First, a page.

Troubled Young People Deserve Compassion, Not Punishment

By Lizzie Buchen


Center on Juvenile & Criminal Justice

At the turn of the 20th Century, Lucy Flower, my grandmother’s great grandmother, established the world’s first juvenile court inside the Cook County courthouse in central Chicago.

Flower, who had been orphaned, was horrified by the misery and bleak futures of the city’s poorest children, and believed their criminal behaviors should be handled differently than that of adults. She and the other early “child-savers” viewed children and young teenagers as victims, neglected by their parents and by society, who still had the potential to get their lives on track. After finding success in Chicago, separate courts for young people, which focused on rehabilitation rather than punishment, were soon established nationwide.

For Any Working Mom, Child Care Is Essential

Mary Kay HenryBy Mary Kay Henry


Service Employees International Union

If 2012 was the year of the woman, 2013 is the year of the working mom. And that's why I'm headed to California.

Last week, House Minority Leader Nancy Pelosi along with Reps. DeLauro, Matsui and other women leaders announced a new Women's Economic Agenda, built on three key pillars for driving women's economic advancement: 1) equal pay for equal work, 2) work-family balance, including paid sick leave and a livable minimum wage, and 3) access to quality, affordable child care.

Shutting Down the School-To-Jailhouse Pipeline in California

Brian GoldsteinBy Brian Goldstein

Center on Juvenile & Criminal Justice

On December 14, 2012 Adam Lanza killed 20 children and six adults at Sandy Hook Elementary School in Newtown, Conn. Six months later, this incident remains seared in the nation’s consciousness. The tragedy at Sandy Hook joined the unfortunate list of other school shootings, like those at Virginia Tech and Columbine High School.

As Americans struggled to make sense of the tragedy, advocacy groups and policymakers in all levels of government developed political solutions they thought necessary to prevent this from happening again.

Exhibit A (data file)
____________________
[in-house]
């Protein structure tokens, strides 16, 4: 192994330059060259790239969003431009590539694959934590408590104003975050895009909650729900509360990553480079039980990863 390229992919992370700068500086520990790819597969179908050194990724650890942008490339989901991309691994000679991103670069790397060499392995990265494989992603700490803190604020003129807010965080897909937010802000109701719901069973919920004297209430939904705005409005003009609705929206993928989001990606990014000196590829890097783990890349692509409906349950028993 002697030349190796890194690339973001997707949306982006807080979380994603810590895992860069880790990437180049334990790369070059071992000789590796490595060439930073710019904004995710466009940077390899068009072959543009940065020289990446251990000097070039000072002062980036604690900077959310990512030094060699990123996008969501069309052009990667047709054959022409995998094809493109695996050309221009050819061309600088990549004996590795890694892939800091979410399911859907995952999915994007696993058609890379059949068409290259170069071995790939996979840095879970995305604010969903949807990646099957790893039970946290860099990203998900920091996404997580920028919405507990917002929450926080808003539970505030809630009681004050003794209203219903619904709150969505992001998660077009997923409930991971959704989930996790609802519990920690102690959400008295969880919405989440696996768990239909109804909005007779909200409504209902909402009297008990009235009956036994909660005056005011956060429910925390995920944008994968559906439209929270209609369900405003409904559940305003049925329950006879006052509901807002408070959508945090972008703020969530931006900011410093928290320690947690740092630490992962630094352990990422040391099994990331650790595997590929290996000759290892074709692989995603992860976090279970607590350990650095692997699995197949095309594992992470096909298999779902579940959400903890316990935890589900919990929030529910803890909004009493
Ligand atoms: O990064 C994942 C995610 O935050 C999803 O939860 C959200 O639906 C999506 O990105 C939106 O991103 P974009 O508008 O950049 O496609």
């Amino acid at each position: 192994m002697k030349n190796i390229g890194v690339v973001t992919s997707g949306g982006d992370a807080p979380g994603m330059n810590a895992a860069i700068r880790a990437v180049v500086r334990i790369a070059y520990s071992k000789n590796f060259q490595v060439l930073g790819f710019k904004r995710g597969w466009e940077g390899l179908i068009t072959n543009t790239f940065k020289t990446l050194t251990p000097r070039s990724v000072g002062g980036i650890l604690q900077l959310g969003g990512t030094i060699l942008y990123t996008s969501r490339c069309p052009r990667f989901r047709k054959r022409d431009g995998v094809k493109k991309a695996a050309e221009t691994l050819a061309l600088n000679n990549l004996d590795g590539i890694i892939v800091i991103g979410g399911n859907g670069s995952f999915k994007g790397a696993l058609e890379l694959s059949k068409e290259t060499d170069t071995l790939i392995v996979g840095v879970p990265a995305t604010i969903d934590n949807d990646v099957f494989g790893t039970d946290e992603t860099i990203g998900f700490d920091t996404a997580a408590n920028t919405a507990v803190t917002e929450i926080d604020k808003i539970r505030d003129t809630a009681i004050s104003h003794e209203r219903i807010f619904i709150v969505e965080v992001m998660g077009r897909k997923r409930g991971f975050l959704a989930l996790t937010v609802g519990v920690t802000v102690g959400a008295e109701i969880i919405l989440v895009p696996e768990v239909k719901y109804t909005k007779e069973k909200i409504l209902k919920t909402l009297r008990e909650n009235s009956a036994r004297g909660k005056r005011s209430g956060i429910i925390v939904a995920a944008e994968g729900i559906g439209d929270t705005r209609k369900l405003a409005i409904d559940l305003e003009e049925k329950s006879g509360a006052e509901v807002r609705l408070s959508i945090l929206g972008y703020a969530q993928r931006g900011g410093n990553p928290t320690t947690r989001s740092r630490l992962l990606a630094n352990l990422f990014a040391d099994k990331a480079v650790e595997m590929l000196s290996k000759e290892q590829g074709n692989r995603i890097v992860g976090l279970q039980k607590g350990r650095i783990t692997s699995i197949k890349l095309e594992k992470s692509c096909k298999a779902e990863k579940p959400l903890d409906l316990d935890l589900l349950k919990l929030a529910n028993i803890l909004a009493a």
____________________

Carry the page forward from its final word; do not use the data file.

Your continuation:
AB 10: Time is Ripe for California to Raise the Minimum Wage

By Martin J. Bennett

The New York Times recently characterized the economic recovery that officially began in 2009 as a "golden era for corporate profits." Indeed, corporate profits doubled between 2008 and 2011 and reached a record high.

However, these increased profits have fueled inequality and come at the expense of worker compensation. Profits are now a larger share of total national income, and wages and benefits are a smaller share than at any time since the 1960s.

Over the last four decades productivity gains have overwhelmingly accrued to business and not labor. The Economic Policy Institute calculates that between 1973-2011 productivity increased by 80 percent, but median hourly compensation by only 11 percent.

Gov. Brown Signs Historic Medi-Cal Expansion with State Budget

Anthony WrightBy Anthony Wright

Yesterday, calling it a "big day for school kids, and a big day for Californians who don't have health care," Governor Jerry Brown signed the 2013-14 state budget along with historic legislation to expand Medi-Cal to over one million Californians, as well as key budget trailer bills that restore many dental services to over three million Californians and other key improvements in Medi-Cal.